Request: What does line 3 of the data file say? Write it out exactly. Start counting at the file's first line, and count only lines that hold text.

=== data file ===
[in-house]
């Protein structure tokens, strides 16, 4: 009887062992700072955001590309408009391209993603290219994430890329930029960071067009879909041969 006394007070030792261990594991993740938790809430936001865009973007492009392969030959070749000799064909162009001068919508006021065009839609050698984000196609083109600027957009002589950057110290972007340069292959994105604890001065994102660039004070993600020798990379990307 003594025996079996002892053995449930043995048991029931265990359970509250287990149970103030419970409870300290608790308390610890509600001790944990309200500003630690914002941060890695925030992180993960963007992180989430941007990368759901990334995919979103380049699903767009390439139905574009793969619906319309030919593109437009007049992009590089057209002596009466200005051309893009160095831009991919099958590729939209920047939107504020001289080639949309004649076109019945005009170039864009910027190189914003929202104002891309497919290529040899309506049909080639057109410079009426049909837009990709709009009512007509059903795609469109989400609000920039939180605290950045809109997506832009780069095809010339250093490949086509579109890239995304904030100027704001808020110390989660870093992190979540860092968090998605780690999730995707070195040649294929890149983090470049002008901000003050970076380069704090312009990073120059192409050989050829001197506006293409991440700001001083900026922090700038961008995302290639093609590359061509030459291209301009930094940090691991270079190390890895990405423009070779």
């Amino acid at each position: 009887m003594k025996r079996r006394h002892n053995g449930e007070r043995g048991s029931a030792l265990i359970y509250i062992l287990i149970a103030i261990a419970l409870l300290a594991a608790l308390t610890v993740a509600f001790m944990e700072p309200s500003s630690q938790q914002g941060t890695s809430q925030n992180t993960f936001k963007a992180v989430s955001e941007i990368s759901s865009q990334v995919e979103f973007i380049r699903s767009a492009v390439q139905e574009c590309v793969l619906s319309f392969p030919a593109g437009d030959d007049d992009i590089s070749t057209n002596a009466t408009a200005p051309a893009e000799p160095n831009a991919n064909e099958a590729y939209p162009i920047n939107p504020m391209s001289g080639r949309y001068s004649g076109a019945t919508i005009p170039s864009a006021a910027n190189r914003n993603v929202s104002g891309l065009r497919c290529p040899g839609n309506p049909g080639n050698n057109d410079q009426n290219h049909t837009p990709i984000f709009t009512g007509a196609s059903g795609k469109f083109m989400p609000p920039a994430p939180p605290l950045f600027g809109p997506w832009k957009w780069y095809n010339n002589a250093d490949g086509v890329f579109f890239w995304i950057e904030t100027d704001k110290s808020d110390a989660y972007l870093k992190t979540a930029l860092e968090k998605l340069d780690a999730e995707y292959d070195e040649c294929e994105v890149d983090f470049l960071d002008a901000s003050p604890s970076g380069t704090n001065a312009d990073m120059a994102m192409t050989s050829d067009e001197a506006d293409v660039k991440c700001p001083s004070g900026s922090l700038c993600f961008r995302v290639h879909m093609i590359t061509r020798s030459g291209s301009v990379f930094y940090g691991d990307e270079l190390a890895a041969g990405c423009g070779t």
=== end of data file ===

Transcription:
């Amino acid at each position: 009887m003594k025996r079996r006394h002892n053995g449930e007070r043995g048991s029931a030792l265990i359970y509250i062992l287990i149970a103030i261990a419970l409870l300290a594991a608790l308390t610890v993740a509600f001790m944990e700072p309200s500003s630690q938790q914002g941060t890695s809430q925030n992180t993960f936001k963007a992180v989430s955001e941007i990368s759901s865009q990334v995919e979103f973007i380049r699903s767009a492009v390439q139905e574009c590309v793969l619906s319309f392969p030919a593109g437009d030959d007049d992009i590089s070749t057209n002596a009466t408009a200005p051309a893009e000799p160095n831009a991919n064909e099958a590729y939209p162009i920047n939107p504020m391209s001289g080639r949309y001068s004649g076109a019945t919508i005009p170039s864009a006021a910027n190189r914003n993603v929202s104002g891309l065009r497919c290529p040899g839609n309506p049909g080639n050698n057109d410079q009426n290219h049909t837009p990709i984000f709009t009512g007509a196609s059903g795609k469109f083109m989400p609000p920039a994430p939180p605290l950045f600027g809109p997506w832009k957009w780069y095809n010339n002589a250093d490949g086509v890329f579109f890239w995304i950057e904030t100027d704001k110290s808020d110390a989660y972007l870093k992190t979540a930029l860092e968090k998605l340069d780690a999730e995707y292959d070195e040649c294929e994105v890149d983090f470049l960071d002008a901000s003050p604890s970076g380069t704090n001065a312009d990073m120059a994102m192409t050989s050829d067009e001197a506006d293409v660039k991440c700001p001083s004070g900026s922090l700038c993600f961008r995302v290639h879909m093609i590359t061509r020798s030459g291209s301009v990379f930094y940090g691991d990307e270079l190390a890895a041969g990405c423009g070779t």